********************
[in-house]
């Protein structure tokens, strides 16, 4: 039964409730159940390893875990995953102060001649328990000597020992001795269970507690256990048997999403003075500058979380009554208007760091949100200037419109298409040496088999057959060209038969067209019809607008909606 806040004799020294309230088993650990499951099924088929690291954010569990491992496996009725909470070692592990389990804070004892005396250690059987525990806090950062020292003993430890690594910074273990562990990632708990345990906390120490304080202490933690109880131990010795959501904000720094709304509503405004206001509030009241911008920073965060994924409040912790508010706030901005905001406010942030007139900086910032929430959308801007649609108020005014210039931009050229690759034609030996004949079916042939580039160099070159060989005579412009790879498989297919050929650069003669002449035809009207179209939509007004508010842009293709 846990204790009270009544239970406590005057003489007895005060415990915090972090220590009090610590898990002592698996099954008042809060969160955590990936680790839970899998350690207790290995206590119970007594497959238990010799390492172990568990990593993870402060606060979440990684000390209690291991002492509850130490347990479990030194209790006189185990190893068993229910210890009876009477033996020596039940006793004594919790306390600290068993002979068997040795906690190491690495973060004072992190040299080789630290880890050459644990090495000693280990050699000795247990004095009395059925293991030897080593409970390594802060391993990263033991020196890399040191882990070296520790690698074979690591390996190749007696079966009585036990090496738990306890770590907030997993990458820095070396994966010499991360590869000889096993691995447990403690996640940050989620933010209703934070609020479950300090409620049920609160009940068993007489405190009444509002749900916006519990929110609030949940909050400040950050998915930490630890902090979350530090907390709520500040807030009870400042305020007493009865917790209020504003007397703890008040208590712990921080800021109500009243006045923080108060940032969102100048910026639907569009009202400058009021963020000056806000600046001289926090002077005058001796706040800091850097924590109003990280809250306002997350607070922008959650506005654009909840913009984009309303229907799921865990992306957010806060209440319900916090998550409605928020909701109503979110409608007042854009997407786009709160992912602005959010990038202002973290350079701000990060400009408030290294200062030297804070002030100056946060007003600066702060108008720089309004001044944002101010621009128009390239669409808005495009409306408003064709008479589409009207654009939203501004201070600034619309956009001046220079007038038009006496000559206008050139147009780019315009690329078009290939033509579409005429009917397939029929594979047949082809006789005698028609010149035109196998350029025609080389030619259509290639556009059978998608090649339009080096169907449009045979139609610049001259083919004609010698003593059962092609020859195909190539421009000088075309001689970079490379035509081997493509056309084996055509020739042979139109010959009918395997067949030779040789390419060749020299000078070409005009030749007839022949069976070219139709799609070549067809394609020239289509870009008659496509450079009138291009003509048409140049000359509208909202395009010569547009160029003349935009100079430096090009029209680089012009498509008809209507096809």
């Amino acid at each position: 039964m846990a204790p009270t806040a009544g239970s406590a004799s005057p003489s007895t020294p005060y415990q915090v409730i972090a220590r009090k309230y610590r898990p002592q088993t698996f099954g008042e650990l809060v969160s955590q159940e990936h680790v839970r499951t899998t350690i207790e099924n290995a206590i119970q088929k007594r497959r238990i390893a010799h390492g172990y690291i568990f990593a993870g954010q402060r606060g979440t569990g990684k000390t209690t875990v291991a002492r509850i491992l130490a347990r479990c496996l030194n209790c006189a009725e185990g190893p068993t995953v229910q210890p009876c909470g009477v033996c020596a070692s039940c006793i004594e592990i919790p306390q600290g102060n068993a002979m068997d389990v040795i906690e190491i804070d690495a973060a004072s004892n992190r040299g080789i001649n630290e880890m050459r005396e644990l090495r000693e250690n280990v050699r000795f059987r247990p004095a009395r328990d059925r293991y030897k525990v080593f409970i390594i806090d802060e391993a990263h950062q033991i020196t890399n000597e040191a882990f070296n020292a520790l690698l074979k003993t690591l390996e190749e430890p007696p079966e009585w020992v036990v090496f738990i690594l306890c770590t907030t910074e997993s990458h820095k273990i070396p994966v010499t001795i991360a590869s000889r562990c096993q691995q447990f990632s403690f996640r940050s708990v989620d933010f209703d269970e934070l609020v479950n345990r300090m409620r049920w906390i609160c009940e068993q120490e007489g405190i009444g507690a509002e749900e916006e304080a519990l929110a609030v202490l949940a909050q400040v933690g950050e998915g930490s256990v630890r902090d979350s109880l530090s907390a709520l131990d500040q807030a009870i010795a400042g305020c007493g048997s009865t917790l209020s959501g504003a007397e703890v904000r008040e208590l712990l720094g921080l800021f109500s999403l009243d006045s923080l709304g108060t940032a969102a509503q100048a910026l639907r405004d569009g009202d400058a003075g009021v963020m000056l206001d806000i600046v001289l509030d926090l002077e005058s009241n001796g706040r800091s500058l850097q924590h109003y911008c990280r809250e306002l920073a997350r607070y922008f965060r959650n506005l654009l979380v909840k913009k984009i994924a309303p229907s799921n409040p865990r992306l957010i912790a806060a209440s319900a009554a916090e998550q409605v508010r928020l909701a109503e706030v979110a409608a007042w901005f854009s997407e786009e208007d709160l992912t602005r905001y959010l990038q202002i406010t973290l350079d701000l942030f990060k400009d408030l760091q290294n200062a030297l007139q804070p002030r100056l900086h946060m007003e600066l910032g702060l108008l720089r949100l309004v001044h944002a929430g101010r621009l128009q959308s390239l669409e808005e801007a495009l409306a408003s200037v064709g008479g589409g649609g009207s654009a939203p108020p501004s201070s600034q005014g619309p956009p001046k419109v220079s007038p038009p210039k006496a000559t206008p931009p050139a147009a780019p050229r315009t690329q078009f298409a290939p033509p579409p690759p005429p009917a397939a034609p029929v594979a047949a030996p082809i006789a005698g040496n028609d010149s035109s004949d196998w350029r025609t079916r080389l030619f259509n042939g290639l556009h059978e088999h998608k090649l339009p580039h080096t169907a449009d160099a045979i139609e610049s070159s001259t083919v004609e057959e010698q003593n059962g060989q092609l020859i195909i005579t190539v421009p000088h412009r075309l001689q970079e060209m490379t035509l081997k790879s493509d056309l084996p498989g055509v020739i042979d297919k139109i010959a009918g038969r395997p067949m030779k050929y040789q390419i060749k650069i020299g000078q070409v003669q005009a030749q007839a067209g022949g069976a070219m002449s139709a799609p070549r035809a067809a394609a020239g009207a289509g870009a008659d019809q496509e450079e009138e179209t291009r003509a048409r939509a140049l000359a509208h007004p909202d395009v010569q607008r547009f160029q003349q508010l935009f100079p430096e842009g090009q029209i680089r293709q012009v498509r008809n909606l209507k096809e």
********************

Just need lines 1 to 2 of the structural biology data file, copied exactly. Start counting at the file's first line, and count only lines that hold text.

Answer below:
[in-house]
């Protein structure tokens, strides 16, 4: 039964409730159940390893875990995953102060001649328990000597020992001795269970507690256990048997999403003075500058979380009554208007760091949100200037419109298409040496088999057959060209038969067209019809607008909606 806040004799020294309230088993650990499951099924088929690291954010569990491992496996009725909470070692592990389990804070004892005396250690059987525990806090950062020292003993430890690594910074273990562990990632708990345990906390120490304080202490933690109880131990010795959501904000720094709304509503405004206001509030009241911008920073965060994924409040912790508010706030901005905001406010942030007139900086910032929430959308801007649609108020005014210039931009050229690759034609030996004949079916042939580039160099070159060989005579412009790879498989297919050929650069003669002449035809009207179209939509007004508010842009293709 846990204790009270009544239970406590005057003489007895005060415990915090972090220590009090610590898990002592698996099954008042809060969160955590990936680790839970899998350690207790290995206590119970007594497959238990010799390492172990568990990593993870402060606060979440990684000390209690291991002492509850130490347990479990030194209790006189185990190893068993229910210890009876009477033996020596039940006793004594919790306390600290068993002979068997040795906690190491690495973060004072992190040299080789630290880890050459644990090495000693280990050699000795247990004095009395059925293991030897080593409970390594802060391993990263033991020196890399040191882990070296520790690698074979690591390996190749007696079966009585036990090496738990306890770590907030997993990458820095070396994966010499991360590869000889096993691995447990403690996640940050989620933010209703934070609020479950300090409620049920609160009940068993007489405190009444509002749900916006519990929110609030949940909050400040950050998915930490630890902090979350530090907390709520500040807030009870400042305020007493009865917790209020504003007397703890008040208590712990921080800021109500009243006045923080108060940032969102100048910026639907569009009202400058009021963020000056806000600046001289926090002077005058001796706040800091850097924590109003990280809250306002997350607070922008959650506005654009909840913009984009309303229907799921865990992306957010806060209440319900916090998550409605928020909701109503979110409608007042854009997407786009709160992912602005959010990038202002973290350079701000990060400009408030290294200062030297804070002030100056946060007003600066702060108008720089309004001044944002101010621009128009390239669409808005495009409306408003064709008479589409009207654009939203501004201070600034619309956009001046220079007038038009006496000559206008050139147009780019315009690329078009290939033509579409005429009917397939029929594979047949082809006789005698028609010149035109196998350029025609080389030619259509290639556009059978998608090649339009080096169907449009045979139609610049001259083919004609010698003593059962092609020859195909190539421009000088075309001689970079490379035509081997493509056309084996055509020739042979139109010959009918395997067949030779040789390419060749020299000078070409005009030749007839022949069976070219139709799609070549067809394609020239289509870009008659496509450079009138291009003509048409140049000359509208909202395009010569547009160029003349935009100079430096090009029209680089012009498509008809209507096809």